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New totem pole honors Seward story’s complexity
A crowd gathers in Totem Park as a crane
operated by Marble Construction lifts Stephen
Jackson's William Seward shame pole on
Saturday, April 29, 2017 in Saxman.
Staff photo by Taylor Balkom


Daily News Staff Writer

Tlingit carver Stephen Jackson watched as a newly completed totem pole was hoisted up high and swung over the Saxman Tribal House, and he then guided the lift operator and ground personnel in positioning the pole in its place on April 29 at the Saxman Totem Park.

Jackson had worked on this particular pole — the second replacement of a pole originally erected on Tongass Island by Chief Ebbit about 135 years ago, — off and on since 2014.

Its focal point is the face and figure of William H. Seward, who visited Tongass Island in 1869. Two years earlier, as U.S. secretary of state, Seward had negotiated the U.S. purchase of the Alaska territory from Russia. He had retired from government service before his visit to Alaska, during which he was honored by the Tlingit on Tongass Island with a potlatch and after which had departed with many gifts from the Tongass Tribe.

However, Seward didn’t follow Tlingit protocol and reciprocate the potlatch to return the honor. The tribe highlighted the failure by raising a totem pole that depicted Seward with his nose and ears painted red as a sign of shame.

“He never returned the potlatch, and didn’t understand protocol, and that's why that pole went up,” Willard Jackson Sr., a Tongass Tribe member of the Brown Bear Clan who spoke during the brief pole-raising event on April 29, said in a later interview.

A replica of the original pole was carved during the 1930s as part of a Civilian Conservation Corps project in Saxman, where the replica stood until it had deteriorated to the point of being unsafe and was taken down in 2014.

Harvey Shields, the Saanya Kwaan clan leader on the Raven side (Chuck Denny is the Saanya Kwaan clan leader on the Eagle side) was serving at that time as mayor of the City of Saxman, which commissioned the carving of the replacement pole.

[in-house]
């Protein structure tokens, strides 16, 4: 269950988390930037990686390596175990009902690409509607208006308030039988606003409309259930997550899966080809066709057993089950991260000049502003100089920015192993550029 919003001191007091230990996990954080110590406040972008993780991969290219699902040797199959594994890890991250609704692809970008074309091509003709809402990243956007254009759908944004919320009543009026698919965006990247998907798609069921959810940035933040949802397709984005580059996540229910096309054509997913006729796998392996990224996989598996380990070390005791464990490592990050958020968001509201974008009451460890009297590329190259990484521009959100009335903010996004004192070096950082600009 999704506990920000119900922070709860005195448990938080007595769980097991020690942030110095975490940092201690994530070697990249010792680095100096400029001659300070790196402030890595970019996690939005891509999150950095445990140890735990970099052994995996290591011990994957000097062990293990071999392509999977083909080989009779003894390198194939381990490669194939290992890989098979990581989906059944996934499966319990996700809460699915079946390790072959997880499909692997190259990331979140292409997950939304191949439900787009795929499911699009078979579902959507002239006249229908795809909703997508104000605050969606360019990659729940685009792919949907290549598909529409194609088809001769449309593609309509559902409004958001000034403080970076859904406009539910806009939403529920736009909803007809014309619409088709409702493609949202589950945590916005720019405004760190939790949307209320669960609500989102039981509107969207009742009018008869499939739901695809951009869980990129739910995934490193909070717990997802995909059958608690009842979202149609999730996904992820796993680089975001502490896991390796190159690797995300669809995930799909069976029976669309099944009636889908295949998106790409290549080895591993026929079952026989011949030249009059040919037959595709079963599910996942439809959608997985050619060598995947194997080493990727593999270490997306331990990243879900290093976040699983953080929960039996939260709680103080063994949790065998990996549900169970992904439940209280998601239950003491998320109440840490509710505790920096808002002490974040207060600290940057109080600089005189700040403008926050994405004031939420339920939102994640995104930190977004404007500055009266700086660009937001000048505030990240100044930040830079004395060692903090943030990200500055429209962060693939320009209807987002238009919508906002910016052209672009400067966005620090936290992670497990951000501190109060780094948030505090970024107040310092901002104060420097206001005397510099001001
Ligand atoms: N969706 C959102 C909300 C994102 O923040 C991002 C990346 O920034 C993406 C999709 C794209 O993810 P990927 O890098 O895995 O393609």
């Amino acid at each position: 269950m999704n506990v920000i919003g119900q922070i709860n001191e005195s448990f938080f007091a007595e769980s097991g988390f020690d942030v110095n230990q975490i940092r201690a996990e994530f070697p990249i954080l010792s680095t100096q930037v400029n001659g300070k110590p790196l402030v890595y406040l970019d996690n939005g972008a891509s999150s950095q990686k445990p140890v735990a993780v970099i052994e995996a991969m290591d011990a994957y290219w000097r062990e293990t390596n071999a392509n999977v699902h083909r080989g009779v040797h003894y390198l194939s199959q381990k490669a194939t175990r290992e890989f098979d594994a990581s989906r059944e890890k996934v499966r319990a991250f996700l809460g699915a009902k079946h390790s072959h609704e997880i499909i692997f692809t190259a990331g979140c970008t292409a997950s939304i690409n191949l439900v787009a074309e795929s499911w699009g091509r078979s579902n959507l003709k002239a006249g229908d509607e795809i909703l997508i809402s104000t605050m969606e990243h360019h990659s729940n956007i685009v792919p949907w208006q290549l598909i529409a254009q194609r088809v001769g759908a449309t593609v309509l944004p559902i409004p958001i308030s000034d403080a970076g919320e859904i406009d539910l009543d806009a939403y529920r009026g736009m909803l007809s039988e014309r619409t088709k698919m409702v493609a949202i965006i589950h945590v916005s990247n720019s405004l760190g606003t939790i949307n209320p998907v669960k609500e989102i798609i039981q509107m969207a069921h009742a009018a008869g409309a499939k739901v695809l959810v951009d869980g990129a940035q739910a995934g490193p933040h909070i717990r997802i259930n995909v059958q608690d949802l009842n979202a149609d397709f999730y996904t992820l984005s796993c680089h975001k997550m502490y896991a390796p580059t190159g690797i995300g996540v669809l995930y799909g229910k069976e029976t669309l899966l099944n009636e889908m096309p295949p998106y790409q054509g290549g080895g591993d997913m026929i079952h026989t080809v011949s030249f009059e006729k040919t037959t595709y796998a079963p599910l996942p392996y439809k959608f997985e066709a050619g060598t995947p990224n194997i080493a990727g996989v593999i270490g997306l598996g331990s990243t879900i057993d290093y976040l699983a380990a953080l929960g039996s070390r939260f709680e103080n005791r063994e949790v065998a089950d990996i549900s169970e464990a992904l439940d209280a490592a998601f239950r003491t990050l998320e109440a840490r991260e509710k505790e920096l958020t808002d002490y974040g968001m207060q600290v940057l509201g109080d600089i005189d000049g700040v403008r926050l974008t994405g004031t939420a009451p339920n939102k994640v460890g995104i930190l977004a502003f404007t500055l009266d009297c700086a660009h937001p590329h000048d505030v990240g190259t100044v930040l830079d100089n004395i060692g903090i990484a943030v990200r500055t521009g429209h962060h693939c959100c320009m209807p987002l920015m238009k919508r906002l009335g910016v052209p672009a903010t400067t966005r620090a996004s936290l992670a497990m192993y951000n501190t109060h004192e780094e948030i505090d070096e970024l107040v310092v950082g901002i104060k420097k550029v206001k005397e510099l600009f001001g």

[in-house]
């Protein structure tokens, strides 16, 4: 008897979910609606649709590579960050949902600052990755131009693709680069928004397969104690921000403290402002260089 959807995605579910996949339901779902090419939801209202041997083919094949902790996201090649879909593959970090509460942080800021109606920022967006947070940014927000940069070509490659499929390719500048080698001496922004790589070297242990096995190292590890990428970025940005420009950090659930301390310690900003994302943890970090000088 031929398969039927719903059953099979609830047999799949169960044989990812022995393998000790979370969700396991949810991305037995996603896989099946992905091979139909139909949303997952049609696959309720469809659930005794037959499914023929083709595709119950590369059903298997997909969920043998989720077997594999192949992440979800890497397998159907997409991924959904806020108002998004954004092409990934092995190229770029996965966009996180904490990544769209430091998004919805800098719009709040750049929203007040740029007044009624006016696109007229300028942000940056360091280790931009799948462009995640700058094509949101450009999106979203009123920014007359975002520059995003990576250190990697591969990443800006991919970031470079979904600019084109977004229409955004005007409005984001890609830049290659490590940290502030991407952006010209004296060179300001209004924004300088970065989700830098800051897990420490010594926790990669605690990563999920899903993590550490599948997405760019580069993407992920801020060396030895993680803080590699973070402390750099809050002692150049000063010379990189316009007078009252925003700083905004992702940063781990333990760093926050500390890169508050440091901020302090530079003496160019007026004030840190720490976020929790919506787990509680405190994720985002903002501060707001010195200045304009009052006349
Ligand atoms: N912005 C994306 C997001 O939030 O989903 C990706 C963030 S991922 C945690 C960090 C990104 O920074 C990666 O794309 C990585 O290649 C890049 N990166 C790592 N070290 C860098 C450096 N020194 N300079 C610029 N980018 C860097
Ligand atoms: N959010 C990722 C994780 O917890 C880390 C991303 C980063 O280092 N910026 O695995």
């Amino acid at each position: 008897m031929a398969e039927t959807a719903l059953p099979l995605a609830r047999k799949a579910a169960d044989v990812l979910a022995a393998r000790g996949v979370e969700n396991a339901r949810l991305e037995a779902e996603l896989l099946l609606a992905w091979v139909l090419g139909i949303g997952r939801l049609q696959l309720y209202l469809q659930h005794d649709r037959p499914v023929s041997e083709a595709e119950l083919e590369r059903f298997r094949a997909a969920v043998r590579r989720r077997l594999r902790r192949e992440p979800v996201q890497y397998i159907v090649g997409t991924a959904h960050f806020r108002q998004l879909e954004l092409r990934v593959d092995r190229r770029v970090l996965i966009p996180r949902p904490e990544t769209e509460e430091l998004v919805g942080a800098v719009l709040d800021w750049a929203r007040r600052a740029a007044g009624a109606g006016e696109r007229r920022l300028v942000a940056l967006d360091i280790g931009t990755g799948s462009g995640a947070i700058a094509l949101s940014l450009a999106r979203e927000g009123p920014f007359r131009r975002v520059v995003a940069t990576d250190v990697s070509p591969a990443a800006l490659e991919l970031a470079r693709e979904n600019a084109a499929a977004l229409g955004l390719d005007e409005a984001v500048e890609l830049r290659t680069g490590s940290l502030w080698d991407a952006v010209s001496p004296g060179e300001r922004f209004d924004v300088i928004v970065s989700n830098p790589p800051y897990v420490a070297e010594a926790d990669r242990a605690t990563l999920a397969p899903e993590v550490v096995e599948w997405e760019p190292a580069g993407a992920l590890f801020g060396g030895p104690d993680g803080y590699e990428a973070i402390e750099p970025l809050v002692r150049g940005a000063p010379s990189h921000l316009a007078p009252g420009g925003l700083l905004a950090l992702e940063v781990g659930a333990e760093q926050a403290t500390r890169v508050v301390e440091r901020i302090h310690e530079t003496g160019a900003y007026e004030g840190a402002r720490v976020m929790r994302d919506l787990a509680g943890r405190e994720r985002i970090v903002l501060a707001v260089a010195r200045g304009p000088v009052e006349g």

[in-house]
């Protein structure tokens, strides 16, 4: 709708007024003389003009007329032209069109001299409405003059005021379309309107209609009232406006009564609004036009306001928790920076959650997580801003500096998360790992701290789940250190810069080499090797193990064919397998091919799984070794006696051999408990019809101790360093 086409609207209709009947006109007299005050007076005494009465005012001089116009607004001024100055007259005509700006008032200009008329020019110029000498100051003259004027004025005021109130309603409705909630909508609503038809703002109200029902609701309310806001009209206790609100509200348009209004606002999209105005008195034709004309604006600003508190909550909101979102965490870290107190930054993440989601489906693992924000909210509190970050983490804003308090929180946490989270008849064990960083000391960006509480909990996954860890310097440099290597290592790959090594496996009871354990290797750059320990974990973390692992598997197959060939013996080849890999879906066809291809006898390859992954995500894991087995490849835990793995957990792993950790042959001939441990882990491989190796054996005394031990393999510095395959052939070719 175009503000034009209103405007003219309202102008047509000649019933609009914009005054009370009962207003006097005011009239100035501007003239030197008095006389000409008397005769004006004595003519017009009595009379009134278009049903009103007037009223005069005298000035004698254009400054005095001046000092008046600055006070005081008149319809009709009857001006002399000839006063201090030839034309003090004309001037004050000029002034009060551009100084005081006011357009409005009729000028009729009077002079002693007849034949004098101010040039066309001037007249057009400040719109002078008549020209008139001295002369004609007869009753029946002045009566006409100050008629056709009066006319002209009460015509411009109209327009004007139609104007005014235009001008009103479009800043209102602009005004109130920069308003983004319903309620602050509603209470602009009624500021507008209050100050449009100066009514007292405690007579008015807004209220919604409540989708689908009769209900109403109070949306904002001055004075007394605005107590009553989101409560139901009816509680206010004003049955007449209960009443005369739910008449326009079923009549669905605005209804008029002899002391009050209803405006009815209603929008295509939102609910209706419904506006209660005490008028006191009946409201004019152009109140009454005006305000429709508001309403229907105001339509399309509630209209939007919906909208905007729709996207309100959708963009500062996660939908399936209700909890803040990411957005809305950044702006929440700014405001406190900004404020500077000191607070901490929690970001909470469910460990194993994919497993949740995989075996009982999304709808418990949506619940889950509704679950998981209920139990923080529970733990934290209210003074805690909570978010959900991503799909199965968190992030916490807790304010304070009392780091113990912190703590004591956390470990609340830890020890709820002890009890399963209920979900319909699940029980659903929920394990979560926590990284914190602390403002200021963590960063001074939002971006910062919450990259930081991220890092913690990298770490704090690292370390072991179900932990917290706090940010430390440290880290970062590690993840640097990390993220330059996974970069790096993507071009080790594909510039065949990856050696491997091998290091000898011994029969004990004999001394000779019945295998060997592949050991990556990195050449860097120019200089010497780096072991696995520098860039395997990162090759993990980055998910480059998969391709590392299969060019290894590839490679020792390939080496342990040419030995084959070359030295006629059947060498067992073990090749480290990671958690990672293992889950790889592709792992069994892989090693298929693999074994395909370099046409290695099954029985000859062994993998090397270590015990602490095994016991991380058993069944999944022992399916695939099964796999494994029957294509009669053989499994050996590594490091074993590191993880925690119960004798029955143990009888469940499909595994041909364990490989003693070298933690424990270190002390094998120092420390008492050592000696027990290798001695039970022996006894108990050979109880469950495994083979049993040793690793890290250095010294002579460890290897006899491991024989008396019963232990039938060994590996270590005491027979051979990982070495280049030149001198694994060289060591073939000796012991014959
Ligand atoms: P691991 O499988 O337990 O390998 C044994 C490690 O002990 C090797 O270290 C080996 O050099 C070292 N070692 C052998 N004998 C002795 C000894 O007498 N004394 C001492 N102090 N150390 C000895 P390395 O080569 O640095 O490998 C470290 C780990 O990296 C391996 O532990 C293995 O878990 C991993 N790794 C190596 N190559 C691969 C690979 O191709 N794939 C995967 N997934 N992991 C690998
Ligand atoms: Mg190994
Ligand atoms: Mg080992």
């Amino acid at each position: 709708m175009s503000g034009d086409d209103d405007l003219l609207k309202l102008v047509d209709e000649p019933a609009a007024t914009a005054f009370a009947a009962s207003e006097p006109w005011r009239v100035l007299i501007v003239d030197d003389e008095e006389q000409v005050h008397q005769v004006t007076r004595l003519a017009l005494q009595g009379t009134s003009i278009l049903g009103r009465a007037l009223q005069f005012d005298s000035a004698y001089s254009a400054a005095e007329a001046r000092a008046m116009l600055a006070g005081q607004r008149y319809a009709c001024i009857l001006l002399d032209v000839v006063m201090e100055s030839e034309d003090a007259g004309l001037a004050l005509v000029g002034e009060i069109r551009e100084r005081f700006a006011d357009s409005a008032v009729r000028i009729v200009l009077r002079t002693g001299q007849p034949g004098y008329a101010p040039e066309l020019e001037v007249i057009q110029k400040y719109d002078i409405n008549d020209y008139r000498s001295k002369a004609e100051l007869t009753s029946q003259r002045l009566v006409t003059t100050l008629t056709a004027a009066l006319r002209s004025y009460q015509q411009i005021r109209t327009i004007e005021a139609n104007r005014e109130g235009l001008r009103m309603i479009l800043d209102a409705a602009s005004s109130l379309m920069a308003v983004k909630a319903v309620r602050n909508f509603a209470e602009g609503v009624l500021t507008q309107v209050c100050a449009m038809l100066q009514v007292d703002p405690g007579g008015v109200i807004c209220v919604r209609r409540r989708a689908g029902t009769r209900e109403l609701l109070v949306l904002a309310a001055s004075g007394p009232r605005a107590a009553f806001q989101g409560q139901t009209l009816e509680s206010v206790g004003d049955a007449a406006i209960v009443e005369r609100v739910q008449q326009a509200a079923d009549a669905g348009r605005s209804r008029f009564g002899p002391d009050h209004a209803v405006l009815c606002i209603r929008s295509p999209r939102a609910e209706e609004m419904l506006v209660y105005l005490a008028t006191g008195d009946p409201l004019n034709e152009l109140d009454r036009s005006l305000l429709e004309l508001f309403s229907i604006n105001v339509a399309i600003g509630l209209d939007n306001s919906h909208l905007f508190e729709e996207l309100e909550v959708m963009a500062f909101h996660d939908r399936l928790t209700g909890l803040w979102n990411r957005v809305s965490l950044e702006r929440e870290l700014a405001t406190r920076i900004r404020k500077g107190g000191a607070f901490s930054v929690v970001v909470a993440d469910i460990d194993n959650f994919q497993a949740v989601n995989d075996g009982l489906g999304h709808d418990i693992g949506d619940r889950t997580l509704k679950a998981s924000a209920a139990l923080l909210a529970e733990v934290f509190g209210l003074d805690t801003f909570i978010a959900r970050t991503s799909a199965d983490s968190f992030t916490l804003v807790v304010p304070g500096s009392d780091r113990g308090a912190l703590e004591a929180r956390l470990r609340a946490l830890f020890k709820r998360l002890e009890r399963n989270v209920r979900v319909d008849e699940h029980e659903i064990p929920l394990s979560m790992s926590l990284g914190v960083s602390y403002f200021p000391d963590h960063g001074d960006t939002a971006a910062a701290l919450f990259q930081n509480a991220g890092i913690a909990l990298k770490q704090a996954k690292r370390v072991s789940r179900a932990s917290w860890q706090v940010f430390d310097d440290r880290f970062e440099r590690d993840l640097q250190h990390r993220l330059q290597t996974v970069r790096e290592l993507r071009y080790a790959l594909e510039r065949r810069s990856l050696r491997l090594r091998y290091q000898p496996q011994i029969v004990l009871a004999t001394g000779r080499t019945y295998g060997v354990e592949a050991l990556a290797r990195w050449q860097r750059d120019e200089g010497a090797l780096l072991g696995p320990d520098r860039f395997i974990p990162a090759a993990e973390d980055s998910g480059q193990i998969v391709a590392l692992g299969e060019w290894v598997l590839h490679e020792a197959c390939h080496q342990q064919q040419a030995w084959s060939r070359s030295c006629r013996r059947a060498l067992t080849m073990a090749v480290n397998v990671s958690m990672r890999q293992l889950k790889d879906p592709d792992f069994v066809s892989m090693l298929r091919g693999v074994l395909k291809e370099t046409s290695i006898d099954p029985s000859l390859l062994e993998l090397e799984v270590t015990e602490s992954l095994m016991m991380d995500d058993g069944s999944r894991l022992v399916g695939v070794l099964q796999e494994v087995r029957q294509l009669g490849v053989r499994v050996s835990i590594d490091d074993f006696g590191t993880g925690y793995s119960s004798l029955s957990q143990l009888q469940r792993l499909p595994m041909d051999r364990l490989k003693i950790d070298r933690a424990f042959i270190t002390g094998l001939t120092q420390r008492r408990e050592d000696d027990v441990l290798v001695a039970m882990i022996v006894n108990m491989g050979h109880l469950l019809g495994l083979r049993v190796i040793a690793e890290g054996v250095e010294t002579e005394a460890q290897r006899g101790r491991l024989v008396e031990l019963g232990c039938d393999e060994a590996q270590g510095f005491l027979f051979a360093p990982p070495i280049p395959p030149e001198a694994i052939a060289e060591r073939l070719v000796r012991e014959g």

“We’re like the caretakers of all the poles (in the totem park),” Shields said Wednesday, noting the situation that occurred with deterioration of the Seward pole. “As caretakers, we take it down and commission someone to recarve it.”

Stephen Jackson received the commission. On April 29, he spoke to those gathered in the cool, windy drizzle of that afternoon to witness the pole-raising.

“It’s a honor to keep the complexity of this story alive, the complexity of the encounter, knowing that it’s not only a pole of shame, but a respect for the history that had occurred, and I appreciated this opportunity,” he said.

Atop the pole itself, the remarkably detailed image of William Seward began its long vigil, looking out across the land and seascape of Saxman, Tongass Narrows and beyond.


The complex history of the Seward encounter, and the movement of the Tongass Tribe and Cape Fox Tribe to this area, were touched upon during the brief ceremony of April 29, which was conducted by Willard Jackson.

It included a carver’s dance accompanied by a song sung by Gloria Burns, a local Haida woman.

Willard Jackson explained later that his family couldn’t do their songs because they’d had someone pass away recently and were still in mourning.

“So I really appreciated Gloria Burns and her family and the Haida Nation for offering songs,” he said.

Burns said the song that she chose for the carver’s dance translated in part to: “If it wasn’t for you, we would not be here.

“Because that speaks to the ownership of the people on this land, the people whose stories are connected to the totem pole, and the talent that Stephen has and the hard work that he has put in to bringing this project to an end,” she said.

Willard Jackson Sr., whose Tlingit name is Kliewaan, meaning “calm of the bay,” spoke of a conversation he had with one of Seward’s direct descendents, Ray Messenger.